Cellular Phone Company made it Too Easy - Waiting for the Other Shoe to Drop


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November 1, 1999
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Dear PRC,

I would like to share my recent experience with you. I sure it is one that you have heard far too often. I applaud your efforts to aid and inform the public with your information. This is one of those instances of, "If it can happen to me, it can happen to anyone." I am a very private person and am meticulous regarding the disclosure of my personal information.

I recently received a call from Voicestream Cellular welcoming me to their company. One problem, I never opened an account with this company. They had my correct name, address and SSN. However, my date of birth (DOB) was incorrect.

Long story short, since I am very careful who I give my SSN to, I am certain that my information was leaked through either one of the local utilities or the state Dept. of Motor Vehicles. The reason for my certainty is they are the only ones who have my name and SSN associated with my present address, which I moved into three months ago. That is when I moved from California to a nearby state.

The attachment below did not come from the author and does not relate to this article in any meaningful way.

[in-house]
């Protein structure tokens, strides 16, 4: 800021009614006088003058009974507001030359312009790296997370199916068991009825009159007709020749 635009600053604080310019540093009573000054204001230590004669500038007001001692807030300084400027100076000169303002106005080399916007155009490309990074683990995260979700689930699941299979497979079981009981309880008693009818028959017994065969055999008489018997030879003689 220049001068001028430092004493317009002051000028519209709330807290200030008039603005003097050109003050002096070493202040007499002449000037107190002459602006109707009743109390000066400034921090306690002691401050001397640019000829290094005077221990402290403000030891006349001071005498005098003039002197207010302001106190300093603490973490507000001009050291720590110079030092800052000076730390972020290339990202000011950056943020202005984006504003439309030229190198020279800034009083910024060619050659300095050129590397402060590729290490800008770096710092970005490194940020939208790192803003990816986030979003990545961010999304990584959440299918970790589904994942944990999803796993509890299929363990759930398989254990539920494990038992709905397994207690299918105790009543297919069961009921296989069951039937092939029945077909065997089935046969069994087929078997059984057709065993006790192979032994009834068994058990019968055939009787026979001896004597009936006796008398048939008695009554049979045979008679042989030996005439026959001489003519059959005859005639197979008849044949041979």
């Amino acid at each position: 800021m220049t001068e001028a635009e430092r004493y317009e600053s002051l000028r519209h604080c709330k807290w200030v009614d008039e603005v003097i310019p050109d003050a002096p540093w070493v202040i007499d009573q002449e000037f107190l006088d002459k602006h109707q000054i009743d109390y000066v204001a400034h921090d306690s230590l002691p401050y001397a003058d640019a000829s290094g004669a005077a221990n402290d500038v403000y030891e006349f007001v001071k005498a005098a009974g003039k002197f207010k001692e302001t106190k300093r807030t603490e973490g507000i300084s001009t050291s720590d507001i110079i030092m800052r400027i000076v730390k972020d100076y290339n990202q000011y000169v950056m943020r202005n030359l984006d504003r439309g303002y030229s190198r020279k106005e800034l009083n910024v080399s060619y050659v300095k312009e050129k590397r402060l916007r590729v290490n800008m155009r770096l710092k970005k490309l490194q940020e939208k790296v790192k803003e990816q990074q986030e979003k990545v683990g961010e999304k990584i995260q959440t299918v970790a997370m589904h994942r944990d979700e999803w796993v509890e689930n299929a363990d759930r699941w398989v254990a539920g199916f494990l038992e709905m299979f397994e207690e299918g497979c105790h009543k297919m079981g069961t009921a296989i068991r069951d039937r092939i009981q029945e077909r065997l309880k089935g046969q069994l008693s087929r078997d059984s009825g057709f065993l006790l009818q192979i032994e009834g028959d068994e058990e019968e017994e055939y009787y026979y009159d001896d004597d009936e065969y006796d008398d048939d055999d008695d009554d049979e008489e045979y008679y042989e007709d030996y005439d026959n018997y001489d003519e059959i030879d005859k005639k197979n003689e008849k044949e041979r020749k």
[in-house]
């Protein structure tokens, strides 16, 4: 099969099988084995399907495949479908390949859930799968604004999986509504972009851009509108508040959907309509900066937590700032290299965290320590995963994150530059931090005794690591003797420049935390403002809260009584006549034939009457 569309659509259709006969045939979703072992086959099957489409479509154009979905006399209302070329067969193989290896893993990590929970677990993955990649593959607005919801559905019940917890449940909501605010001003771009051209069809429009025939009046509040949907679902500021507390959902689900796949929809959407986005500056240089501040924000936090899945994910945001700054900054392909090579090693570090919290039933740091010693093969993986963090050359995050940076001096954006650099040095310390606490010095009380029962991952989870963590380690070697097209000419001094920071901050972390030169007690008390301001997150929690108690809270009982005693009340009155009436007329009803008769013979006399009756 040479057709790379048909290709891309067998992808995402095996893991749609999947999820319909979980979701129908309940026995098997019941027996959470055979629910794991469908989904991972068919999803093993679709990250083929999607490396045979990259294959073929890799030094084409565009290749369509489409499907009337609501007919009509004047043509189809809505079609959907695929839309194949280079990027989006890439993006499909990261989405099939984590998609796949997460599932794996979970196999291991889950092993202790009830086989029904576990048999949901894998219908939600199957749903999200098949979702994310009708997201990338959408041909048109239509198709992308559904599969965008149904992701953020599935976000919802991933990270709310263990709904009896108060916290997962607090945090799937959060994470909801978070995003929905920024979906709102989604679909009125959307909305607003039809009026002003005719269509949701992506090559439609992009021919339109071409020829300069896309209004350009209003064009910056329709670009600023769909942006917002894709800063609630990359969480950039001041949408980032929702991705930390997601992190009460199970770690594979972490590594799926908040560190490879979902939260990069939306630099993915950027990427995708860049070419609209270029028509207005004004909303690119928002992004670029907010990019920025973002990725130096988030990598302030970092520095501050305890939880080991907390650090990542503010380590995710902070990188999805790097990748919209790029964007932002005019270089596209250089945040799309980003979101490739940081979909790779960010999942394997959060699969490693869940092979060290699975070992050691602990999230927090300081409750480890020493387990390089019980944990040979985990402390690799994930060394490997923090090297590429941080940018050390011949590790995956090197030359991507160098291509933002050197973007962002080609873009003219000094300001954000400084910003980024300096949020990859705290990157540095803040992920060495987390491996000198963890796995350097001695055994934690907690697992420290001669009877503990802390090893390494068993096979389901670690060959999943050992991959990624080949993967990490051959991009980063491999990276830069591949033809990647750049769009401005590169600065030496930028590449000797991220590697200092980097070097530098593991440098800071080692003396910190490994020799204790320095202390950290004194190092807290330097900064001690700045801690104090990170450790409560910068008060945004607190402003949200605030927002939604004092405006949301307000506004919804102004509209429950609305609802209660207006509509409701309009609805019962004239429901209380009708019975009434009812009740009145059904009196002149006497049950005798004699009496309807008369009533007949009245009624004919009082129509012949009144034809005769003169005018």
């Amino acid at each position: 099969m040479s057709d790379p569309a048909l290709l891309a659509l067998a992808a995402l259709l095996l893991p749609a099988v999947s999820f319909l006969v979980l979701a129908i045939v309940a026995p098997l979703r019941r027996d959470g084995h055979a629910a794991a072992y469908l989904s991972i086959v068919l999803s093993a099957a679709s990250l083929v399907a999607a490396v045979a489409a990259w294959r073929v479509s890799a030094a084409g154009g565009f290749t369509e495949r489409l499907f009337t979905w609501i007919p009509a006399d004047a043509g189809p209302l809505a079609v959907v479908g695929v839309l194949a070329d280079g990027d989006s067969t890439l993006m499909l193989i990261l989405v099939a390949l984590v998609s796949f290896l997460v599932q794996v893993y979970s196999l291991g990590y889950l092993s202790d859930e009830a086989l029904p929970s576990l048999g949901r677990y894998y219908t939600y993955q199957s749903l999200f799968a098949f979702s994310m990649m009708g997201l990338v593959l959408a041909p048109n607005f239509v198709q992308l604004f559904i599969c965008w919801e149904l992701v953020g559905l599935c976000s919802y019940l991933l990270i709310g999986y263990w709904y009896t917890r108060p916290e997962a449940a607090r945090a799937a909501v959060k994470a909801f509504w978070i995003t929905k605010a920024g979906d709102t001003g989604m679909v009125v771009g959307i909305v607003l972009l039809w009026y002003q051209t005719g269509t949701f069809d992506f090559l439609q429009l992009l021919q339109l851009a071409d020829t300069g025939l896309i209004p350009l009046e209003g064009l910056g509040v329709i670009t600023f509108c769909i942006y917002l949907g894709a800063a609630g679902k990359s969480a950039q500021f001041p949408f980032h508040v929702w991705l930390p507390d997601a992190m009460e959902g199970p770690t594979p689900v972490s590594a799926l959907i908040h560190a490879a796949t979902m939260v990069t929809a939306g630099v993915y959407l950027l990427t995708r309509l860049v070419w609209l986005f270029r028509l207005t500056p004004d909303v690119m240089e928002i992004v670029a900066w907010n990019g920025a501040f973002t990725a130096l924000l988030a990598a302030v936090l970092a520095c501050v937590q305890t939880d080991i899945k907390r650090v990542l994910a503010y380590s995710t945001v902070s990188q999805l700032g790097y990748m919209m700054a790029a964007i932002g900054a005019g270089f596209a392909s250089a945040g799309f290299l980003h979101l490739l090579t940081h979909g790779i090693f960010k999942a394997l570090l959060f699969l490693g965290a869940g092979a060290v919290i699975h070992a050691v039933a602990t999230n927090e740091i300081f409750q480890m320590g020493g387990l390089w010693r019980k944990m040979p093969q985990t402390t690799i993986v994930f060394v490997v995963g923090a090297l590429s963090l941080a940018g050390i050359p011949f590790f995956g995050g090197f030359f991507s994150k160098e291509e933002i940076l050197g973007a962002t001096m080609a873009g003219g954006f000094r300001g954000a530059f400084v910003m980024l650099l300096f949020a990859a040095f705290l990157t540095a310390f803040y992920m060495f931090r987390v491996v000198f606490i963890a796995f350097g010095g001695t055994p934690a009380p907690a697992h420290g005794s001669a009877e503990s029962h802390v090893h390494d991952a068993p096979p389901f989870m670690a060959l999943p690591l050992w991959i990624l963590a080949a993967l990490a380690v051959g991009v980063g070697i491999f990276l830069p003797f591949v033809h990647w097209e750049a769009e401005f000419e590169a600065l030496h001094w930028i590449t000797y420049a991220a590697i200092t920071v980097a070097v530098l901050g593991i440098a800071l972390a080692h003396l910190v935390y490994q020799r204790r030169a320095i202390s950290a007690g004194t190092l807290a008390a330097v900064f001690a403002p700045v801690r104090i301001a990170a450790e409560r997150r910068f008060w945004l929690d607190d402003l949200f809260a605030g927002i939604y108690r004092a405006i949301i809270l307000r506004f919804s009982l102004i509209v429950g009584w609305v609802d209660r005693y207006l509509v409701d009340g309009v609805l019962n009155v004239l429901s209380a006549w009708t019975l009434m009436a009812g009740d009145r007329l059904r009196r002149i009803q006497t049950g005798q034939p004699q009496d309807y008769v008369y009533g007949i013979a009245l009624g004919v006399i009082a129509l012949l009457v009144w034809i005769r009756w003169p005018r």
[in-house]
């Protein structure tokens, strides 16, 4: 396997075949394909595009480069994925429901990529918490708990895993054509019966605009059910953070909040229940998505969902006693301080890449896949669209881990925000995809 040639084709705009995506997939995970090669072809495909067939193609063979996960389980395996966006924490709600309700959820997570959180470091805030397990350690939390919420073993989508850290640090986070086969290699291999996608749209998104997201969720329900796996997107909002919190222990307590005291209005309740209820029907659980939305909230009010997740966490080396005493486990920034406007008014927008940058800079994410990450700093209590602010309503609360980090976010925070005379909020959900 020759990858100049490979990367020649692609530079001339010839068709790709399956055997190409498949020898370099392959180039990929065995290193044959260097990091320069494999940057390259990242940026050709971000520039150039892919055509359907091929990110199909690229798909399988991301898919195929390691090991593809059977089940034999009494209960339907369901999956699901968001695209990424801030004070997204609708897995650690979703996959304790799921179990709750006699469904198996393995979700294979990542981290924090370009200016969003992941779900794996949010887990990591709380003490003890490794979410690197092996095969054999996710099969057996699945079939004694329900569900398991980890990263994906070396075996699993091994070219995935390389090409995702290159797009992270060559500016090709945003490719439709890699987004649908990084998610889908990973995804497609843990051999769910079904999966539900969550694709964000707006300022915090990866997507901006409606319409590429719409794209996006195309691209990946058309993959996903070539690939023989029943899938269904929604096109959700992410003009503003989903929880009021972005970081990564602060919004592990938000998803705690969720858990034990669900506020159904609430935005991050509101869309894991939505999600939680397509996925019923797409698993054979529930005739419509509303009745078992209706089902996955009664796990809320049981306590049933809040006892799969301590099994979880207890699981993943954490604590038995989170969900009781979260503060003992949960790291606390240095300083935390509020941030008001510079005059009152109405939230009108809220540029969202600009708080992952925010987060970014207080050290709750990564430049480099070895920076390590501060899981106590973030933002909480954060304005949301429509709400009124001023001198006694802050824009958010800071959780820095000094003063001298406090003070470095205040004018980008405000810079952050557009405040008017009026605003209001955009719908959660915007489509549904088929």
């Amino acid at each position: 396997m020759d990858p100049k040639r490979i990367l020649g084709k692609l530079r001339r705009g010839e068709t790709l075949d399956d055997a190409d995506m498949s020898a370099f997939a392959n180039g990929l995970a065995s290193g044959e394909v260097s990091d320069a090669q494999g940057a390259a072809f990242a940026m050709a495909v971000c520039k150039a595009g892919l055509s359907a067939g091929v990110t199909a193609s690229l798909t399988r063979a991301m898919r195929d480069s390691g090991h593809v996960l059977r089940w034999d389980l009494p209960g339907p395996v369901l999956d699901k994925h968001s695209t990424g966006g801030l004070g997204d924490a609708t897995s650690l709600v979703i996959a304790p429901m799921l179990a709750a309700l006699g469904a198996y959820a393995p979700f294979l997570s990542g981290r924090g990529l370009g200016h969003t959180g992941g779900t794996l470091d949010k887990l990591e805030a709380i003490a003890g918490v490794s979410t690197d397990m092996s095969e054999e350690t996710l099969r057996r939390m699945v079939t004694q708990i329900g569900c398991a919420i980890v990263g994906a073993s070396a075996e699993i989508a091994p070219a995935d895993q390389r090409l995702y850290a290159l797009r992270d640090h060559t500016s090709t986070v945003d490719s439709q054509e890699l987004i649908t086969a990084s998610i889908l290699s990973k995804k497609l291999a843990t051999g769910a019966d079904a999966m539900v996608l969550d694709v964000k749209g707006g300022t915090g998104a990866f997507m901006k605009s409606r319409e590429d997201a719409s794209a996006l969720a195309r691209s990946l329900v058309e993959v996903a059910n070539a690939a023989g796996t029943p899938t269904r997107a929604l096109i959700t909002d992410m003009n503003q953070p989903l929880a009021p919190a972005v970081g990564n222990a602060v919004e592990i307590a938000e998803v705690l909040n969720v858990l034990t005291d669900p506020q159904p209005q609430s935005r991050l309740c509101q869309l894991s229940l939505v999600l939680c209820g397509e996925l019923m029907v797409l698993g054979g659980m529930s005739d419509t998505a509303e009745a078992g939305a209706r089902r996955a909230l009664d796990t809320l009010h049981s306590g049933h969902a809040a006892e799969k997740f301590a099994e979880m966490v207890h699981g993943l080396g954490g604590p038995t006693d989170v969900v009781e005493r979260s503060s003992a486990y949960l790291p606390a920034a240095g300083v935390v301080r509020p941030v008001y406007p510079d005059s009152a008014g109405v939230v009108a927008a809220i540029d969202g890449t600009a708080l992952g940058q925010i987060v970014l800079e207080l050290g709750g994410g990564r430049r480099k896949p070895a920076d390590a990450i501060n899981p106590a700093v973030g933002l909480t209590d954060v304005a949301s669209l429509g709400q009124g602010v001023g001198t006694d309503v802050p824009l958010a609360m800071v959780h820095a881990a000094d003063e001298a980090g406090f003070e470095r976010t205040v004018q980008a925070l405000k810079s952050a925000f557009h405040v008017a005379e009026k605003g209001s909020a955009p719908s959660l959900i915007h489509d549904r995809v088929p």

What really bothers me is the ease with which this person was able to utilize my information to open this cellular account. They simply went to a Staples Office Supply, purchased a "cash and carry phone" (for which no ID check is done), went home and activated the account with my name, address and SSN.

I am hoping that the detailed bill (including all numbers they called, as well as those from which they were called) I received yesterday from Voicestream will aid the local sheriff's office find this pinhead. In just eleven days of activation they placed 536 calls, most averaging one to three minutes. Maybe since this individual uses the real address of the victim, they are not aware of the level of detail contained in the bill, since they never receive it.

The cell phone company should have called me to confirm the account before activation. This should have been done with an independently obtained phone number from directory assistance for my real home number. In other words, they should not use a number given to them by the activator of the account.

Legislatively, there should be stiffer penalties for this type of theft and there should be restrictions of the wholesale use of the SSN for identification purposes. The combination of the name, address and SSN have become the skeleton key to the magic kingdom of fraud.

I have reported this incident to my local law enforcement agency and the three credit reporting agencies. I can only hope that this will be the only incident, but it is like waiting for the other shoe to drop.

Thank you again

 

 



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